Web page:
Expert advice

7 tips for aspiring ancient jewellery collectors

Written by Peter Reynaers on 15th February 2019

If the term ‘ancient jewellery’ makes you think of superb pieces with astronomical prices, you’re in for a pleasant surprise. Despite high demand and glamourous associations, most pieces of ancient jewellery are actually very affordable, which is why we asked expert Peter Reynaers to list his top tips for aspiring ancient jewellery collectors.

1. Beaded necklaces are a good starting point

Etched beads like the ones in the necklace below are a kind of wearable art and offer a nice way to begin collecting ancient jewellery. These necklaces may look modern but they were prized possessions in antiquity and are also surprisingly affordable, regularly selling at auction for less than €300 and never above €500.



Western Asiatic etched carnelian bead necklace, circa late 3rd - early 2nd Millennium B.C.E.


2. Keep a look out for modern design features

While you’re deciding if you want to commit to a full collection you can ease yourself in by looking out for modern design features that will complement your own wardrobe. Byzantine earrings with their openwork gold lunate shape are a regular feature at ancient jewellery auctions and the early medieval gold wire ring pictured below may look modern but it has 1300 odd years of history attached to it.



Merovingian Wire ring with Garnet Cabochon, 6th - 7th century C.E.


3. Context will help you choose the right pieces

In the ancient world around the Mediterranean, Near Eastern and Egyptian cultures, gold and silver were highly valued and were also symbols of luxury and status. Because of that some of the most important and valuable ancient jewellery has been melted down for their materials. Silver was extremely rare in Ancient Egypt and valued even more than gold. The gold used by the ancients has a very high carat, mostly 24 carat, 93% pure or even higher. This purity gives it its warm golden hue and a very nice “skin” or texture not typically found in new jewellery.


A bracelet made from ancient Egyptian faience beads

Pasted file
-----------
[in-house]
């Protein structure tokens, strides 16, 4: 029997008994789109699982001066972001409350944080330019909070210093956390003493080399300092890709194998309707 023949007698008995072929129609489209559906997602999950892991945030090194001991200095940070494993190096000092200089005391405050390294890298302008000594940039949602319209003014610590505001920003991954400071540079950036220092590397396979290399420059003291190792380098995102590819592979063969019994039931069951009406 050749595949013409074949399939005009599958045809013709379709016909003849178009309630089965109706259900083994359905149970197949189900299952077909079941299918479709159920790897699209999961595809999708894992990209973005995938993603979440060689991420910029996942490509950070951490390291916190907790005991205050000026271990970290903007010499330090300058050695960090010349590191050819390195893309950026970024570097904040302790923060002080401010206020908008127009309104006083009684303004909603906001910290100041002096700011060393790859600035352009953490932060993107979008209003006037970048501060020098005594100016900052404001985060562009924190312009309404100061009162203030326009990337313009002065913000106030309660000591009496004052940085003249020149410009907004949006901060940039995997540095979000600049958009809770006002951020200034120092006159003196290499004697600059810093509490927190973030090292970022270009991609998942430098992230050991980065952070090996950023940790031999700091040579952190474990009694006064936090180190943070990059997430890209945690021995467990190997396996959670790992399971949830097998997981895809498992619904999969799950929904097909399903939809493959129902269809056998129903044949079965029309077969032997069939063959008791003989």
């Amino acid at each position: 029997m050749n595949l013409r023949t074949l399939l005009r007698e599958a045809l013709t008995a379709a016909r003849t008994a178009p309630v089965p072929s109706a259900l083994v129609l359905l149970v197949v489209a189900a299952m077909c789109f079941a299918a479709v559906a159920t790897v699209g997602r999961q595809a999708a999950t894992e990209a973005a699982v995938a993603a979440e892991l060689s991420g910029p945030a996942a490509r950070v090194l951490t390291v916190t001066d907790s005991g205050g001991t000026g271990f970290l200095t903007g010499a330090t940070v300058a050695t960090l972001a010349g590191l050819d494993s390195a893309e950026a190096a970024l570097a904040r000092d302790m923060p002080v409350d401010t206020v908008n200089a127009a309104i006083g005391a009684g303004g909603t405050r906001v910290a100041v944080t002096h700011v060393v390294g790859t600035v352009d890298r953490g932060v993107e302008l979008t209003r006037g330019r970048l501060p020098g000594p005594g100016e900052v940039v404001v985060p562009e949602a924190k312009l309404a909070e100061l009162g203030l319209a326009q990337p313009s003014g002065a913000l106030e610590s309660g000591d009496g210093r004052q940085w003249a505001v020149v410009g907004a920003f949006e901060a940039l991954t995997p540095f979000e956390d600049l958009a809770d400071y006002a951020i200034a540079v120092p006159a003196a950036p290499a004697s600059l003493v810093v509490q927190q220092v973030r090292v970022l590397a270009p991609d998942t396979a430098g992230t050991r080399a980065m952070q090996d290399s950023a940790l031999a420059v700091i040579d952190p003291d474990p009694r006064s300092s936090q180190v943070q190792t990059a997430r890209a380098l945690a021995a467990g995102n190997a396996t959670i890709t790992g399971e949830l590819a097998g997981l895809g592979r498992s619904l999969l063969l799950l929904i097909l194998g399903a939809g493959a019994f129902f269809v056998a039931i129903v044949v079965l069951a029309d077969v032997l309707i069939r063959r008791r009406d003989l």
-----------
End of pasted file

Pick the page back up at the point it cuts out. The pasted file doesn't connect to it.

Some collectors consider bead necklaces to be more stable than other materials, although the composition of such pieces is uncertain if they have been recently restrung. Keep in mind that you can never tell if a group of Lapis lazuli beads follow a traditional design. Ancient frescoes and paintings on vases tell us something about the fashions of those times, but it is impossible to be exact about how the beads would have been originally worn.

4. Respect the age and limitations of the pieces

The delicate nature of ancient gold necessitates that these pieces be handled gently, particularly when they are worn. The gold Roman ring below is an example of how delicate these pieces can be. This gold is very soft, this means that an ancient stone in an ancient gold setting can not be resized. If you are a collector that wants an ancient stone in a nice gold setting, then it is better to consider a modern gold fixture.



An ancient Roman Gold ring with a Jasper intaglio of Serapis, ca 1st century C.E.

Ancient earrings can all be worn, but it is advisable in most of the cases to add modern gold posts or ear wires. Some of those can be worn as they are, others have lost the piece that can be attached to the ear. It is a good thing to have a jeweller adding modern elements because the ancient gold has a brittle nature, thus reducing the stress on these timeworn parts of the jewel.

5. Make sure you understand the symbols

Most ancient jewellery had a very specific, apotropaic (evil-countering) use and often features a very powerful animal or a divine being that is used for protecting the wearer of the jewel. A helmeted woman is usually Athena (also known as Minerva); she was the goddess of Wisdom and War for Greeks as well as for Romans and was seen as an extremely powerful protector.



A pair of modern earrings, adorned with ancient Egyptian scarabs, symbols of rebirth

Sometimes the ancients used symbols as well: on ancient Egyptian pieces the Eye of Horus symbols were especially sought after as well as the ever popular scarab that stood for rebirth and eternal life. This can be seen in the earrings pictured above.

6. Beware of diamonds in ancient jewellery

A collector should adopt a healthy skepticism when they consider gold bracelets, necklaces and other ancient jewellery. Diamonds, for example, were very rarely used in ancient times and those civilizations that use them (like the Romans) used raw stones, not cut.



A Garnet intaglio (cut stone) from Roman times with a two heads that are entangled

The stone itself however might have been widely used to carve the fine images in the intaglios you can find in our auctions and in the garnet above. Diamonds that are cut and put in ancient Roman rings are a tell tale sign of a fake. What was used widely was carnelian, prime d’emeraude and lapis lazuli.

7. Consider collecting jewels made from ancient elements

Our auctions also feature jewellery made from ancient elements, combined with modern materials, such as clasps and ear hooks. These jewels are not ancient per sé, but they include ancient elements from Egyptian tombs that were discovered in the 18th and 19th century.


A necklace made from ancient Roman glass beads and modern materials

Nowadays these beads are re-strung together with Roman beads to form newly made jewels with a historical twist. As these reconfigured pieces don’t tend to use ancient gold, they are stronger and last longer, making it easy to incorporate them into daily life.

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Discover more ancient jewellery | fashion accessories | archaeology for new collectors


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